Exercise Program for Special Population Part 2

Intro: I had done the special population and the exercise program PART 1. This is good for those who want to live a longer and better life. It is recommended to find personal trainer and a doctor that focuses on exercise and physiology. Exercise testing of cardiorespiratory fitness, muscular fitness, body composition, and flexibility is highly required before you start prescribing guidelines or exercise program. Part 2 will focus on arthritis, cancer, HIV, Down syndrome, Multiple Sclerosis, Kidney disease, Osteoporosis, Parkinson disease, Spinal cord injury, and multiple disease/health condition.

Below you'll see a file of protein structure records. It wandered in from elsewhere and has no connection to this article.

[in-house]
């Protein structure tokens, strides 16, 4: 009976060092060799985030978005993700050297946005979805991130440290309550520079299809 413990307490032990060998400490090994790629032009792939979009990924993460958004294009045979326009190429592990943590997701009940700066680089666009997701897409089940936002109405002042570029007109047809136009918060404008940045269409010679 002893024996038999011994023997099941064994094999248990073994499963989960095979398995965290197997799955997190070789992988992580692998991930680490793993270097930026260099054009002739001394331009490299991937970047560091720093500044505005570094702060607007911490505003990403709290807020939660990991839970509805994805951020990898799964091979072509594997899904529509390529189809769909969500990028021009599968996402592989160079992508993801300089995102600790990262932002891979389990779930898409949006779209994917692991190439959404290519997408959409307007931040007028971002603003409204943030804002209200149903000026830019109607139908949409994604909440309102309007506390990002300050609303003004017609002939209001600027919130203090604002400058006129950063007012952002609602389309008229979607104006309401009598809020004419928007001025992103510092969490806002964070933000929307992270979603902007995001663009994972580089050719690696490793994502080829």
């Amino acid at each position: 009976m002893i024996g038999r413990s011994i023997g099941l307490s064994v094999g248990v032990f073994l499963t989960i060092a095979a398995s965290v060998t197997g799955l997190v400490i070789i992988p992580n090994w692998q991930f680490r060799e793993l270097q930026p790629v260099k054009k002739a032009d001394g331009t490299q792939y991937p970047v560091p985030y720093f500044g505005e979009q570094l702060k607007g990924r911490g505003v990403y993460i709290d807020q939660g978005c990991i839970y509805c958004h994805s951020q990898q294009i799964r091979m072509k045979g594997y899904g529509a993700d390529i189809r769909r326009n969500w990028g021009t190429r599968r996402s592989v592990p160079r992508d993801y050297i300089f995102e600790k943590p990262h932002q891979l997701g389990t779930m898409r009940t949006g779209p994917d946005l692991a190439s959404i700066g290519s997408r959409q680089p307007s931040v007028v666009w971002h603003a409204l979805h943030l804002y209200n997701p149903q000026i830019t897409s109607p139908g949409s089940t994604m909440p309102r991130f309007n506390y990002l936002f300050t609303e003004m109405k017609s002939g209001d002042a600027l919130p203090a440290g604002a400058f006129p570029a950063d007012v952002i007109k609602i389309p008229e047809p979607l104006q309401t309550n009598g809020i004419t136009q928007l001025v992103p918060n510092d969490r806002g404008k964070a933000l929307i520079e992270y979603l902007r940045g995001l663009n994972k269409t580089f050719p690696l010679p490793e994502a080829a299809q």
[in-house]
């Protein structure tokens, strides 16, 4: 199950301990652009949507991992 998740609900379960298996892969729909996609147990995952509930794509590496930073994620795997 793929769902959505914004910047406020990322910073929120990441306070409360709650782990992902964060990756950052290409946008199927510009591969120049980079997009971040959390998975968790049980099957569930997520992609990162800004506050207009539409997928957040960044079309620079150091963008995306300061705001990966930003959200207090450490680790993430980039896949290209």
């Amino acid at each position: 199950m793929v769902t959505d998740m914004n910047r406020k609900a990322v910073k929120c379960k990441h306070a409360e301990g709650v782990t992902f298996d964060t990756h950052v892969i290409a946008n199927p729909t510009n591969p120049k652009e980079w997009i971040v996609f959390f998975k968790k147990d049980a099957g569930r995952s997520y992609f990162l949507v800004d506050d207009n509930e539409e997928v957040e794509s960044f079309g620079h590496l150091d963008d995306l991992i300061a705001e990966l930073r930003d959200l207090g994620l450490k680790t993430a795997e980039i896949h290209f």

*The information provided below came from the textbook ACSM’s Guidelines for Exercise Testing and Prescription 9th edition.*

This information is good for personal trainers who might encounter clients with these kind of health conditions. Notes like VO2R and 1-RM are based on fitness assessments, so I’ll be using words like low, moderate, and vigorous for intensity. For flexibility, each guideline will follow the general healthy population. Look at my blog content for flexibility. This information should be considered after exercise testing and health assessments.

Photo by OpenStax from Wikimedia Commons

FITT:

Arthritis for aerobic, resistance, and flexibility

Frequency 3-5 days a week

2-3 days a week

daily

Intensity Light to moderate

Light or moderate

Time More or equal to 150 min a week, 10 min bouts
Type Walking, cycling, swimming, exercises targeting large muscle groups